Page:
:Just confess Jesus” is the rule of modern evangelism, but such a confession must be the result of a changed mind and feeling toward God, must stem from the heart.

     1. Repentance is taught in the Old Testament (Ezekiel 14:6).
     2. John the Baptist taught repentance (Matt. 3:1).
     3. Jesus taught repentance (Luke 13:3-5; Matthew 4:17; Mark 1:15; 2:17).
     4. The disciples were commanded to preach repentance (Luke 24:47).
     5. The disciples preached repentance (Mark 6:12).
     6. The Apostle Paul preached repentance (Acts 20:21).
     7. God commands all men, everywhere, to repent (Acts 17:30

     1. A knowledge of what sin dies, and of personal guilt (I John 3:4; 5:17).
     2. Personal, self-examination.
a. Sees sin as committed against God (Psalm 51:4).
          b. Hatred for sin generated in the heart (Job 42:6).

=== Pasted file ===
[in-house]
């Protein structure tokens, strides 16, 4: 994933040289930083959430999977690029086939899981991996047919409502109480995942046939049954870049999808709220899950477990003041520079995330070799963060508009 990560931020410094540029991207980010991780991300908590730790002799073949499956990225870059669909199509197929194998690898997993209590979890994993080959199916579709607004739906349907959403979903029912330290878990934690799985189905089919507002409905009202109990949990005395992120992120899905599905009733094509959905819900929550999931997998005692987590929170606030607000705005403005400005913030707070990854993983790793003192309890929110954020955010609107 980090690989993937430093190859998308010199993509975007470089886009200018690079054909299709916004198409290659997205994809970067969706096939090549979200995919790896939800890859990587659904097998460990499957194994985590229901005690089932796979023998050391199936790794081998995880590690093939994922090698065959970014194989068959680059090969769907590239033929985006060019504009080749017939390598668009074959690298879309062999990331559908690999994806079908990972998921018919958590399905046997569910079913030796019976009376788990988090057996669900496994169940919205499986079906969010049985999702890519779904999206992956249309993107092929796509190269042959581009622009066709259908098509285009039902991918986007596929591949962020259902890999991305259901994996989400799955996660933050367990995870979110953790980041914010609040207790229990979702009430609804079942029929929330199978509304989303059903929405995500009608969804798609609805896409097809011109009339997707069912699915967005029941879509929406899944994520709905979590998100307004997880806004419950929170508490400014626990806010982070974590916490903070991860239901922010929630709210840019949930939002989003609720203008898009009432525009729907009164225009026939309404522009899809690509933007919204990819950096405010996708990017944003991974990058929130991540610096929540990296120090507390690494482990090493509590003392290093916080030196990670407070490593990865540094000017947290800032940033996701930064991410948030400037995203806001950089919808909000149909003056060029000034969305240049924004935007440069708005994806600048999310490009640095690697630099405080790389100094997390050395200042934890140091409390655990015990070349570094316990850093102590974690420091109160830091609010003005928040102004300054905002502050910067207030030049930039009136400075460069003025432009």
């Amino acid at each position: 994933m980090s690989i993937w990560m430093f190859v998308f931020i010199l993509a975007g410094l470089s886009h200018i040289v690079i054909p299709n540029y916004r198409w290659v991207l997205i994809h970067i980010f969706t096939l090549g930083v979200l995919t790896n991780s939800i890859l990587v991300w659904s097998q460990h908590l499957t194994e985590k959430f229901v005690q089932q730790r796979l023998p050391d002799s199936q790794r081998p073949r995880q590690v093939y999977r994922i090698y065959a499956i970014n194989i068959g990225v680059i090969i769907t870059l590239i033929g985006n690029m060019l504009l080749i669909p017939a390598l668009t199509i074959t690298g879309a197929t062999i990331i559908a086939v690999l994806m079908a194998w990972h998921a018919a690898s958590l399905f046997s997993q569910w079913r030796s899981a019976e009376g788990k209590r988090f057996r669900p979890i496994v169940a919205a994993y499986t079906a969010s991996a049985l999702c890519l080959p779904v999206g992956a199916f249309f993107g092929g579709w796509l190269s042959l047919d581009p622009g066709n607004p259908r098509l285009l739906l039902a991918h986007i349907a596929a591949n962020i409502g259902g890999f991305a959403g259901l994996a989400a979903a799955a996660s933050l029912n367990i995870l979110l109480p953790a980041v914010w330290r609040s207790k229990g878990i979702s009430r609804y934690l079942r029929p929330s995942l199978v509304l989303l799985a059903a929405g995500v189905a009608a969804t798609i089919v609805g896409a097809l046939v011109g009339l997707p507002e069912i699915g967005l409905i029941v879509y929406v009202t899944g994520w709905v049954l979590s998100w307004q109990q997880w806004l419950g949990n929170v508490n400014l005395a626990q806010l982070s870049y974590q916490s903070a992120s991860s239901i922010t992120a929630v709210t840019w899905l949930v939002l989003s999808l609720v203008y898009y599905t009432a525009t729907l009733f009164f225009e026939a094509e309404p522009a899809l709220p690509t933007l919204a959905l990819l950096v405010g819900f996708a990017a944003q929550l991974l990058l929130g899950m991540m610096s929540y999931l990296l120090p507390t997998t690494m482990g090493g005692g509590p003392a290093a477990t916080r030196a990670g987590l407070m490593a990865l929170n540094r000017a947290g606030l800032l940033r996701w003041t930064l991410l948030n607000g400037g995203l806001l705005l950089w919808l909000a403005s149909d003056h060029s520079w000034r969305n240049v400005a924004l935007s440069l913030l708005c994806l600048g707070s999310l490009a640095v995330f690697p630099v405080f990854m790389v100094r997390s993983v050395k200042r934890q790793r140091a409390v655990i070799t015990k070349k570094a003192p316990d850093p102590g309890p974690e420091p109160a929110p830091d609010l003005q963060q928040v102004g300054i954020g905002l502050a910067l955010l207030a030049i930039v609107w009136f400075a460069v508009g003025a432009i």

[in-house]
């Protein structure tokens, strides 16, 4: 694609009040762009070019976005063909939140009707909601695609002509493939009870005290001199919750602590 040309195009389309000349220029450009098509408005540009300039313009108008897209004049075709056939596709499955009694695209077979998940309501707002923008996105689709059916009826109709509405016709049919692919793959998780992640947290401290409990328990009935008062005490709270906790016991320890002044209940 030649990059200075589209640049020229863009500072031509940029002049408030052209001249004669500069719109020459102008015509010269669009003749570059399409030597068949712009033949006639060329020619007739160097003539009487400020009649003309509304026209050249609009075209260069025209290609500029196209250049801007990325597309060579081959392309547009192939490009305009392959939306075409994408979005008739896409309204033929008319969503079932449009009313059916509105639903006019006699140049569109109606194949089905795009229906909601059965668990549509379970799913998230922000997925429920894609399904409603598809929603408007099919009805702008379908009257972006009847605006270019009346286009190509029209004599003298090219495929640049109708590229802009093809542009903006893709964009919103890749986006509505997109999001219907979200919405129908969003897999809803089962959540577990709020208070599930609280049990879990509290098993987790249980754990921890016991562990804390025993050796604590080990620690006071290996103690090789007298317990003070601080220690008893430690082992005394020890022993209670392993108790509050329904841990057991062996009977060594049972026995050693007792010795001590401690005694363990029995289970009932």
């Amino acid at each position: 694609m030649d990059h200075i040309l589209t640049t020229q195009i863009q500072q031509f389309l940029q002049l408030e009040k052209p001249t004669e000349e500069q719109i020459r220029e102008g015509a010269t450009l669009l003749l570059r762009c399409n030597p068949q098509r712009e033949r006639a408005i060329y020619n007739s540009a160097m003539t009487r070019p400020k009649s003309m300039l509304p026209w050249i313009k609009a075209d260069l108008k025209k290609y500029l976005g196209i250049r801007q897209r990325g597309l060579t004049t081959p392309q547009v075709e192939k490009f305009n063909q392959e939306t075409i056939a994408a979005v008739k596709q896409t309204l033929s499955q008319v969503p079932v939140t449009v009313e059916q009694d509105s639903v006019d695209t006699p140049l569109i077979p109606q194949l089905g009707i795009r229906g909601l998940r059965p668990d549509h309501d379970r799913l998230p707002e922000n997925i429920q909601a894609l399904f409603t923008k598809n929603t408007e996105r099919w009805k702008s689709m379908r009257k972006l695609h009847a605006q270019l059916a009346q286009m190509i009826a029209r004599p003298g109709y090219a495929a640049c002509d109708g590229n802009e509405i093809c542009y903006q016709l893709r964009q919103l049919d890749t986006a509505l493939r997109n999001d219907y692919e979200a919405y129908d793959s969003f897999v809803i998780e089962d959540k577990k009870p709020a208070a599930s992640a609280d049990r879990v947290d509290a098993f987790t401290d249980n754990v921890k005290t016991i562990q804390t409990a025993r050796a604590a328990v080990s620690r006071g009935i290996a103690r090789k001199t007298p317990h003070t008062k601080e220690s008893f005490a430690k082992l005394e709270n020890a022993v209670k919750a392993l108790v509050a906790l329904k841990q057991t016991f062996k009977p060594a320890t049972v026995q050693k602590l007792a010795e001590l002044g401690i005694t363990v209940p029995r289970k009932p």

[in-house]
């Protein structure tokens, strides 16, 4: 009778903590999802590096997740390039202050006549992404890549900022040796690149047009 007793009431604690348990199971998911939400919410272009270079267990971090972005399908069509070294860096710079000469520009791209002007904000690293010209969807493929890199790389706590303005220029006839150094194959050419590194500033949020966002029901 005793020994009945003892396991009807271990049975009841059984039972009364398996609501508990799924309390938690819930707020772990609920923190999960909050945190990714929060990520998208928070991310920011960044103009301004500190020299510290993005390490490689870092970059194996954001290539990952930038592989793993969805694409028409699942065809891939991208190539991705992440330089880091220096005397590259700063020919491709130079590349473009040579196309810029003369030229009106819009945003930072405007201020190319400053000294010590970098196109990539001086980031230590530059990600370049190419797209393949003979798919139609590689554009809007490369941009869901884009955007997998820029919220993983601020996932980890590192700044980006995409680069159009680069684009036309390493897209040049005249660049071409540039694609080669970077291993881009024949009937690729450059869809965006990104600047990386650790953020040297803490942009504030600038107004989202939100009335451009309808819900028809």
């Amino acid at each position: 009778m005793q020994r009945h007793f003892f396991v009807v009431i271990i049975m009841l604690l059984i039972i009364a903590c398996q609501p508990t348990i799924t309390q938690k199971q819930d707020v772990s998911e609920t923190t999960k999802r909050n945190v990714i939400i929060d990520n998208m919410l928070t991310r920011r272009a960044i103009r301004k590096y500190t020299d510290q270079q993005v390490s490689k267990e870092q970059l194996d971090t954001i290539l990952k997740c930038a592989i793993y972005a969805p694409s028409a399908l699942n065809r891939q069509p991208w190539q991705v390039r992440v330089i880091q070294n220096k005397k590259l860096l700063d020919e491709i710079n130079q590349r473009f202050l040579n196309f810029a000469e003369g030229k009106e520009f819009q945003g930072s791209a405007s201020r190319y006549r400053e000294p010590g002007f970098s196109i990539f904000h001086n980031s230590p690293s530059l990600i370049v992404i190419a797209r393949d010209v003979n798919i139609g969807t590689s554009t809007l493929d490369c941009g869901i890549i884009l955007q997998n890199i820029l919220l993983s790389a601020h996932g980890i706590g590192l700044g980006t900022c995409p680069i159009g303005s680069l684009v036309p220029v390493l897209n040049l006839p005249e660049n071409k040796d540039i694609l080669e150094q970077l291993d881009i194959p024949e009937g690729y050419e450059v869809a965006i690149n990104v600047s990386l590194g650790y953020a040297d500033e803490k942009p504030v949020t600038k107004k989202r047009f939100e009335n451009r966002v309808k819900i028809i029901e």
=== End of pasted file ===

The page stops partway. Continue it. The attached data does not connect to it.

c. Sorrow for sin because it is against God (II Corinthians 7:10).
          d. A purpose or will to sin against God no longer, involves a sense of helplessness to accomplish this purpose by one’s own self.

Bible faith is: trusting, relying, entrusting or committing to the power of another.
     1. There is no merit in faith as such-the merit is in the object of faith.
Example” One might have faith in a ladder, but the ladder breaks. One might have faith in baptism, church membership, dedication in infancy, or in personal virtue, but such faith does not save because the object is wrong.
     2. One must have a belief in God before saving faith in Jesus Christ can come (Hebrews 11:6).
     3. The meaning of faith in Jesus:
a. A reliance upon Him (John 3:16).
          b. A faith from the heart (Romans 10:9,10).
          c. A faith which receives Jesus (John 1:11,12).
          d. A faith which commits to Jesus (II Timothy 1:12).
          e. A faith that will pray to God (Romans 10l:13).

     1. Because none can come to God in any other way (John 14:6).
     2. Because the Gospel alone is the power of God unto salvation (Romans 1:16).
     3. Jesus is the heart of the Gospel. There is no gospel without Him (I Corinthians 15:1-3